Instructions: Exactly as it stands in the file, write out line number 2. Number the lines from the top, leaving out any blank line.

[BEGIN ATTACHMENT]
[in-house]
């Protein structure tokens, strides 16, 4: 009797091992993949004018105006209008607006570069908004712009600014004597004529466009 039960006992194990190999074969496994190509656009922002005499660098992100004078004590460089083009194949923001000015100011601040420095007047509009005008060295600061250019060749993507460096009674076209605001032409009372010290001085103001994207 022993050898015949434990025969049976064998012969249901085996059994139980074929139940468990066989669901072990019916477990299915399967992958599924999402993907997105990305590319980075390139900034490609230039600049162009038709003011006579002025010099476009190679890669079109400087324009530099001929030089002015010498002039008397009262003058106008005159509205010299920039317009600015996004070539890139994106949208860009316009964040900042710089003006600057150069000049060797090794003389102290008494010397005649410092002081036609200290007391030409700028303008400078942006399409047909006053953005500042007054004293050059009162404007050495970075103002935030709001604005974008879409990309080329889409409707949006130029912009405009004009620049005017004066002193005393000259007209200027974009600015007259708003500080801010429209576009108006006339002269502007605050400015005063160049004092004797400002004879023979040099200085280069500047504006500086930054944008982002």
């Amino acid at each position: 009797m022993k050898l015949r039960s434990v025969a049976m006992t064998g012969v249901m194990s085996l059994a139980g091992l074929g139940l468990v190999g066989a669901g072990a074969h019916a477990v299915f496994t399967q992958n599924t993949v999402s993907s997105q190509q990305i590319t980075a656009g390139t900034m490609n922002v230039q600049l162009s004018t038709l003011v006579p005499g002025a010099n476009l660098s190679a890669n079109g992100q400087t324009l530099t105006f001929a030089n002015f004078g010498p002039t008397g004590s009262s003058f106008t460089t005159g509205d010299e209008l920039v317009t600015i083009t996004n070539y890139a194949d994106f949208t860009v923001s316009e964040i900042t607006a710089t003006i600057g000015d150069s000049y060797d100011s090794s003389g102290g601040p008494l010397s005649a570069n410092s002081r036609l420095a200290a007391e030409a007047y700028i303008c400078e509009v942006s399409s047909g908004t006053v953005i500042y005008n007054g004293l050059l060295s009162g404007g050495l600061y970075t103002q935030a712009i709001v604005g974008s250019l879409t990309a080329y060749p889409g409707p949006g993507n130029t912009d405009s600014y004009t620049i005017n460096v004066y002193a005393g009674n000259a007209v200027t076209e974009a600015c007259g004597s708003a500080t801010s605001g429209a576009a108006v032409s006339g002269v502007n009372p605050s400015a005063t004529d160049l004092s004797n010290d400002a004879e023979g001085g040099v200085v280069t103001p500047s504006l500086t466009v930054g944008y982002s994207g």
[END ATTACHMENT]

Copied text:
């Protein structure tokens, strides 16, 4: 009797091992993949004018105006209008607006570069908004712009600014004597004529466009 039960006992194990190999074969496994190509656009922002005499660098992100004078004590460089083009194949923001000015100011601040420095007047509009005008060295600061250019060749993507460096009674076209605001032409009372010290001085103001994207 022993050898015949434990025969049976064998012969249901085996059994139980074929139940468990066989669901072990019916477990299915399967992958599924999402993907997105990305590319980075390139900034490609230039600049162009038709003011006579002025010099476009190679890669079109400087324009530099001929030089002015010498002039008397009262003058106008005159509205010299920039317009600015996004070539890139994106949208860009316009964040900042710089003006600057150069000049060797090794003389102290008494010397005649410092002081036609200290007391030409700028303008400078942006399409047909006053953005500042007054004293050059009162404007050495970075103002935030709001604005974008879409990309080329889409409707949006130029912009405009004009620049005017004066002193005393000259007209200027974009600015007259708003500080801010429209576009108006006339002269502007605050400015005063160049004092004797400002004879023979040099200085280069500047504006500086930054944008982002």